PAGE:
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Univ. of Mo. leaders back decision to close press

The "Dictionary of Missouri Biography" stands on display at the University of Missouri Press on Friday, June 1, 2012, in Columbia, Mo. The dictionary is one of many books that have been published by the University of Missouri Press whose focus has been to preserve the cultural history of Missouri. The original illustrations for the book remain on display at the offices. The planned closing of the University of Missouri Press comes as academic publishers struggle with the shift to digital-first information.

The "Dictionary of Missouri Biography" stands on display at the University of Missouri Press on Friday, June 1, 2012, in Columbia, Mo. The dictionary is one of many books that have been published by the University of Missouri Press whose focus has been to preserve the cultural history of Missouri. The original illustrations for the book remain on display at the offices. The planned closing of the University of Missouri Press comes as academic publishers struggle with the shift to digital-first information. Photo by The Associated Press.

COLUMBIA, Mo. (AP) — University of Missouri leaders stood behind the school's cost-cutting decision to shutter its academic press on Wednesday, saying they looked forward to remodeling the 54-year-old publishing house to emphasize digital distribution.

The Board of Curators didn't seem swayed after dozens of supports of the University of Missouri Press attended the campus governing board's meeting a day earlier in Columbia. Few of those supporters showed up for Wednesday's meeting since the board generally doesn't carve out time for public comment.

Curators did not publicly discuss the recent decision by new University System President Tim Wolfe to shutter the press, though Wolfe and the board's chairman, David Bradley, said the university hopes to soon unveil a new model for the publishing house.

"We are looking for a new model for the press that takes into account the latest and greatest technologies, perpetuates what's good about the press relative to the assets that we have in our library, and leveraging those as best possible," Wolfe said. "We look forward to a press that brings vibrancy and affordability to the publishing of scholarly work."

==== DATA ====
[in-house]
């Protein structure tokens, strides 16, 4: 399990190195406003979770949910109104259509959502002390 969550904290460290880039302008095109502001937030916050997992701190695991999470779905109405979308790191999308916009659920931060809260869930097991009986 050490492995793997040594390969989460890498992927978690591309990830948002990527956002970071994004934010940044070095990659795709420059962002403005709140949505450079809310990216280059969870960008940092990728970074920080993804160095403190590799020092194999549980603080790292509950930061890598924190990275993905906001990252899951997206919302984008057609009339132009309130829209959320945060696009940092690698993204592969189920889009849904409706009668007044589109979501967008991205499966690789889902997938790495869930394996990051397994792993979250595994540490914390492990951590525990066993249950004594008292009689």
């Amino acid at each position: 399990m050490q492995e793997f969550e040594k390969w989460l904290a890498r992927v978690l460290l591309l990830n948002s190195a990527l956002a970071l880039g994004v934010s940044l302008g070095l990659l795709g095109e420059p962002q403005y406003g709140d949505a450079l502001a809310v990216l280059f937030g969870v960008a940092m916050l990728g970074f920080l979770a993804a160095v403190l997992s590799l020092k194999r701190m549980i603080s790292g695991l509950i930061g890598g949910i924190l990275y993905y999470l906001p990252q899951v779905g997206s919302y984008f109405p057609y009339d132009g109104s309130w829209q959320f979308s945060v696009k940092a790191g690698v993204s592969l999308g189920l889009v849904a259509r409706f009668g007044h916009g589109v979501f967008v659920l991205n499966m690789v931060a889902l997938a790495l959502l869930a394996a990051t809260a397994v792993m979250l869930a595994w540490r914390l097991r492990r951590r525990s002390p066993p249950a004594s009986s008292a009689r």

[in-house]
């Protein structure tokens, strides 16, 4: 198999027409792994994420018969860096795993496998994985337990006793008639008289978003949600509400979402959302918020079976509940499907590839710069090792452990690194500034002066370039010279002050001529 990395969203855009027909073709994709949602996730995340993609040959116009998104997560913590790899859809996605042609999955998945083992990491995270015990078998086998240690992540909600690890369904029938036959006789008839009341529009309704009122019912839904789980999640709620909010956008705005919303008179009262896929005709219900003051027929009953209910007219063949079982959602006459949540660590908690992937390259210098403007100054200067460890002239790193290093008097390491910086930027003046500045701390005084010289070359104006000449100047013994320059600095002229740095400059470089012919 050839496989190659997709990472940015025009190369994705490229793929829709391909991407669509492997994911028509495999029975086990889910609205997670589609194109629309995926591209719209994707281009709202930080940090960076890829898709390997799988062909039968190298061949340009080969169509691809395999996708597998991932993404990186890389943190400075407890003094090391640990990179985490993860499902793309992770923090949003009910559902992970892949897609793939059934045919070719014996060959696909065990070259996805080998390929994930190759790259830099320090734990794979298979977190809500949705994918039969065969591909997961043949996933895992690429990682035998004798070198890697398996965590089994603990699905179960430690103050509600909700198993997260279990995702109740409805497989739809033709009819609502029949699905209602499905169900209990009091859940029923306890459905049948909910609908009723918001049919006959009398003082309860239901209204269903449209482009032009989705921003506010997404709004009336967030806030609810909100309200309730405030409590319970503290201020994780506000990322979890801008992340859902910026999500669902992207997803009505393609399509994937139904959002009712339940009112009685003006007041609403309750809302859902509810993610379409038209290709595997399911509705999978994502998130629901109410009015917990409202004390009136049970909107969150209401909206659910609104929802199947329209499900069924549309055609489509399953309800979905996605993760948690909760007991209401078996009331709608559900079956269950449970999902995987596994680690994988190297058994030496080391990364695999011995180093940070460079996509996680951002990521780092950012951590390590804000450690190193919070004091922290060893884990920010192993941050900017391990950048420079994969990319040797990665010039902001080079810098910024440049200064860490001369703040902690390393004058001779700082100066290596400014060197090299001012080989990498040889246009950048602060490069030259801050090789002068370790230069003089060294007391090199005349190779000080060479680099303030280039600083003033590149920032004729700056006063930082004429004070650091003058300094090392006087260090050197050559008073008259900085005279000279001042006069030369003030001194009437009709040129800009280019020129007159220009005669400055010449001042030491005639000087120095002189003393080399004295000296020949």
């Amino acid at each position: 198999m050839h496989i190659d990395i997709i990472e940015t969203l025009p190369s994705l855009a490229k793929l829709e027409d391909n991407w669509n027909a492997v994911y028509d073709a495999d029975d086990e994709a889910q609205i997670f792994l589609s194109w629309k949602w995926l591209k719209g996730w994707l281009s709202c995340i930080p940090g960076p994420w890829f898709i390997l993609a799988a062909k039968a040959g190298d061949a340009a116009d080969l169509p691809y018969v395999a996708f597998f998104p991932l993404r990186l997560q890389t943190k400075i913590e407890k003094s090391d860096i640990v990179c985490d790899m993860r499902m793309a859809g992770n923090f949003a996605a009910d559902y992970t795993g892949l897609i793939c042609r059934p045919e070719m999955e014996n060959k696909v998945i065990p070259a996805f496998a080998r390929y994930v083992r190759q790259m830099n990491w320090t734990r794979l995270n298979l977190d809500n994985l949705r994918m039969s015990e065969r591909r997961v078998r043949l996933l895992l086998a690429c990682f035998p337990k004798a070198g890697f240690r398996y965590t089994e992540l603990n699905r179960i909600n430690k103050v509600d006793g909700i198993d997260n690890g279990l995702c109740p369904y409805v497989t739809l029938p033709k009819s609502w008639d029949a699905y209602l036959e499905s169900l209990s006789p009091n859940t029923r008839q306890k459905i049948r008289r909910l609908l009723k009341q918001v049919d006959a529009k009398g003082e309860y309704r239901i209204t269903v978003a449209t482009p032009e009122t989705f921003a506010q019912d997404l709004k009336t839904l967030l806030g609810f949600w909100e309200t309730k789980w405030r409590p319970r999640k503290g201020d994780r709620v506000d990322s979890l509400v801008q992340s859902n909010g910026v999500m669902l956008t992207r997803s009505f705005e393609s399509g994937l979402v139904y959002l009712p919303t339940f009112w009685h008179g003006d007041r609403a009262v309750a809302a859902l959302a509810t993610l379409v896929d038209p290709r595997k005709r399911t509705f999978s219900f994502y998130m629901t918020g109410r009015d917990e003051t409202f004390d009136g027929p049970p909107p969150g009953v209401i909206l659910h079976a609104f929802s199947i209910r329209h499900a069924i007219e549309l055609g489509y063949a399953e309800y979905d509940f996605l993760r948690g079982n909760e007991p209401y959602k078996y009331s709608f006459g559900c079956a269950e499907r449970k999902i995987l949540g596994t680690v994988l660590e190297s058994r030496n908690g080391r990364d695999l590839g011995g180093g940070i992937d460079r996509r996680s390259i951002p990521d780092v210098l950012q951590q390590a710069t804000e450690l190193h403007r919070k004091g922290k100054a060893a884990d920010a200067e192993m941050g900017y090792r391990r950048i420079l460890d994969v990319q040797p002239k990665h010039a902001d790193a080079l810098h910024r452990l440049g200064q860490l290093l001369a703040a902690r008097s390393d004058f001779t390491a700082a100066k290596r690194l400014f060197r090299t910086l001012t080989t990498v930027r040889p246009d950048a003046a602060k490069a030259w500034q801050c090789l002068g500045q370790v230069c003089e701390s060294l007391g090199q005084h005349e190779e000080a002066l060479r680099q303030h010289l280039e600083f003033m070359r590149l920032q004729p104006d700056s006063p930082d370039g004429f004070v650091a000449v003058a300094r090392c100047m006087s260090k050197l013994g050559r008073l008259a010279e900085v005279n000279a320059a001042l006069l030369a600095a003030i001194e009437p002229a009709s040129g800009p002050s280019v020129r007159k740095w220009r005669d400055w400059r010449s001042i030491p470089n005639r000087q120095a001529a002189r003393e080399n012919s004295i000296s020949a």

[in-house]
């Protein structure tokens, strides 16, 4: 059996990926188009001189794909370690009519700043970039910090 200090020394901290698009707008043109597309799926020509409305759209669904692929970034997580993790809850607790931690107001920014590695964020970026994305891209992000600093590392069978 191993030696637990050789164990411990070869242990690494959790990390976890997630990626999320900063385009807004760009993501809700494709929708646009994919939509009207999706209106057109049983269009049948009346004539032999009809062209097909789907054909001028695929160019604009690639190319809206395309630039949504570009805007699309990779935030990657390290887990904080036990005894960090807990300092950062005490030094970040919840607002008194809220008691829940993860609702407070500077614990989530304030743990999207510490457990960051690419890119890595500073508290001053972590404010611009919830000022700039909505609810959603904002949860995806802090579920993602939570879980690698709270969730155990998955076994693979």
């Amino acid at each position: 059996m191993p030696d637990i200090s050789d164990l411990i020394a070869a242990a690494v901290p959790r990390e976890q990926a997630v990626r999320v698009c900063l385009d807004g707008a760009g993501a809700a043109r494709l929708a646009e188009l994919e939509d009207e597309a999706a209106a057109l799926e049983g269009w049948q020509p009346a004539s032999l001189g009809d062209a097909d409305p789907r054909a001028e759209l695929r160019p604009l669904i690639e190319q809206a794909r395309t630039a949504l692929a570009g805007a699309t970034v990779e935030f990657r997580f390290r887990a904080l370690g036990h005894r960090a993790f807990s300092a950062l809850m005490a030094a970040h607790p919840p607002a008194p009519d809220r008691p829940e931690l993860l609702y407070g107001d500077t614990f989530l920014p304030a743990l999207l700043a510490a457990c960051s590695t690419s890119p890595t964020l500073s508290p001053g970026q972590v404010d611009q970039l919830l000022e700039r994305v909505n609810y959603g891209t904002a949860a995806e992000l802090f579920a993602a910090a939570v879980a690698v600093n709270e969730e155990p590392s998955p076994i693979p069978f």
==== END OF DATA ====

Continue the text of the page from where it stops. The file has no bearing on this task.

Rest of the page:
The university plans to honor its publishing agreements with authors who are under contract, Wolfe added. He declined to specify the timing of the shift. The press' official last day is Saturday, the end of the university's current fiscal year.

The move has generated significant criticism from faculty authors, scholars and literature lovers across the country — particularly as Missouri simultaneously announced a $200 million long-term plan to expand its 71,004-seat football stadium and boost its spending on athletics as part of a move to the Southeastern Conference.

The SEC is known for its on-field prowess, particularly in football, but Missouri will now carry the distinction of being one of just three schools in the 14-member conference without an academic press. And its two companions on that list — Auburn and Mississippi State — are in states where the larger flagship universities (Alabama and Mississippi) continue to operate publishing houses.

"This new university is ready to discard the great traditions that have emerged over centuries and resulted in an enduring body of knowledge and systematic support of the arts and sciences," said Dan Jaffe, a retired professor at the University of Missouri-Kansas City who was among the protesters.

The university system provides a $400,000 annual subsidy to the press, which in recent years has also had yearly deficits of $50,000 to $100,000. But press supporters note that the operation has been hindered by the absence of a permanent director for several years and had expected to nearly break even in the current fiscal year after a series of austerity measures were implemented several years ago.

The press was started in 1958 and is known for its works on presidential politics, regional history and 19th Century western expansion. Its 2,000 publications have included collections by Missouri native Langston Hughes and more than 20 volumes on the legacy of native son Mark Twain.

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